LED lights, lumens, intensity

It is my current understanding that I can not use a lux meter to measure LED lights as relating to cannabis.
Assuming that is correct, how do I measure LED light intensity and at what intensity do I maintain my LED lights during flower?

Thanks in advance


@dbrn32 would be able to help.


Good to see you posting @Tarzan!

It really depends on the led you’re trying to measure. Lux is measure of photometric energy per square foot. The scale for measuring this is weighted to green wavelengths because that’s what our eye is most sensitive to. So a lux meter will prioritize green wavelengths over all others, and not give an accurate reading as to intensity of other wavelengths.

Plants on the other hand process radiometric energy. A red or blue led will usually have a higher radiant flux than photometric flux. Or at least we can say that a lux meter won’t represent the radiometric energy properly.

So, if you have led panels constructed of mostly red and blue leds the lux meter is indeed relatively useless. To measure the intensity accurately you would need a quantum par meter. I think they start around $300 or so. If you have led panel that is mostly white phosphor coated leds, you can probably find some ballpark lux data or a conversion.


An old one


Thank you for your responses!
You certainly verified my suspicions.

Imagine me searching the web for hours trying to figure out how to measure LED intensity with my handy dandy light meter.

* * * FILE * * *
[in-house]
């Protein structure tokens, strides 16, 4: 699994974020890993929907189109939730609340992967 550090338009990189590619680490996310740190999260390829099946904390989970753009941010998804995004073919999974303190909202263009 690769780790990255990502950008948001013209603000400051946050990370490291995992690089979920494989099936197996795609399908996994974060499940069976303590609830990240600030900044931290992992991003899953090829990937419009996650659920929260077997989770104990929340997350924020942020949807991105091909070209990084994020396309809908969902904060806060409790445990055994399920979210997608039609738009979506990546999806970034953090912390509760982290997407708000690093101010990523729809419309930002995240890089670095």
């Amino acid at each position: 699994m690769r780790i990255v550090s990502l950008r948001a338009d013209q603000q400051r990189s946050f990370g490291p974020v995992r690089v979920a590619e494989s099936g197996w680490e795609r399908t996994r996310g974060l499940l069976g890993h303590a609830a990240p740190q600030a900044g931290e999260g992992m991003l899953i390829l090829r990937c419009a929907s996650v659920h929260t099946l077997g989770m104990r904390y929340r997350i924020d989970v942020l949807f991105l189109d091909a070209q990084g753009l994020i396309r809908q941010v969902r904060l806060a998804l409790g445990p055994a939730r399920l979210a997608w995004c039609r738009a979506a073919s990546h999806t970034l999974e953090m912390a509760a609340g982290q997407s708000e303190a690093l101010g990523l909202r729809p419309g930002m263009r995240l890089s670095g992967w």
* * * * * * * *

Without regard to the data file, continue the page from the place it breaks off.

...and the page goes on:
Just couldn’t find the solution. And you knew right off, way to go.

I currently have my LED lights at 24". I had them lower yesterday and my taller plants leaves were "reaching for the light, pointing up at a non-typical angle.

Seems I remember that as being a symptom of light burn.

Thanks again you guys, as usual the ILGM team comes through!


ps. the monkey says hey.

Cheetah, a chimpanzee who starred alongside Tarzan in the franchise films of the early 1930s, died Saturday. He had experienced kidney failure earlier that week, and was thought to be 80 years old.

Cheetah, also known as Cheetah-Mike, acted as Tarzan’s comic sidekick “Cheeta” and was one of several chimpanzees who appeared in the films of 1932 to 1934, with Johnny Weissmuller in the starring role.

Around 1960, after living on Weissmuller’s estate, Cheetah retired to Suncoast Primate Sanctuary in Palm Harbor, Fla.

“It is with great sadness that the community has lost a dear friend and family member,” the sanctuary announced this week on its website. Chimpanzees live an average of 45 years in the wild, and captive chimps have an average lifespan of 60 years.

While at the sanctuary, Cheetah enjoyed watching sports on television, listening to nondenominational Christian music, and occasionally throwing poop when he was feeling disgruntled.

“He was very outgoing,” outreach director Debbie Cobb tells PEOPLE. “He always loved to laugh and to make other people laugh. He was the first chimp I’ve ever seen shed a tear when another animal died.”

Cobb, who has been affiliated with the sanctuary since she was a child, has known Cheetah for 51 years, and says she will miss “not being around him everyday.” The sanctuary has been raising funds to construct a medical building dedicated to Cheetah. “We’re going to make sure that Cheetah’s memory lives on forever,” Cobb says.

Actress Mia Farrow, whose mother, Maureen O’Sullivan, starred as Jane in the Tarzan films, took to Twitter to remember the animal.

“Cheetah the chimp in Tarzan movies died this week at 80,” she wrote. “My mom, who played Jane, invariably referred to Cheetah as ‘that bastard.’”

“He loved women,” Cobb says. “He loved life, everything about it.”

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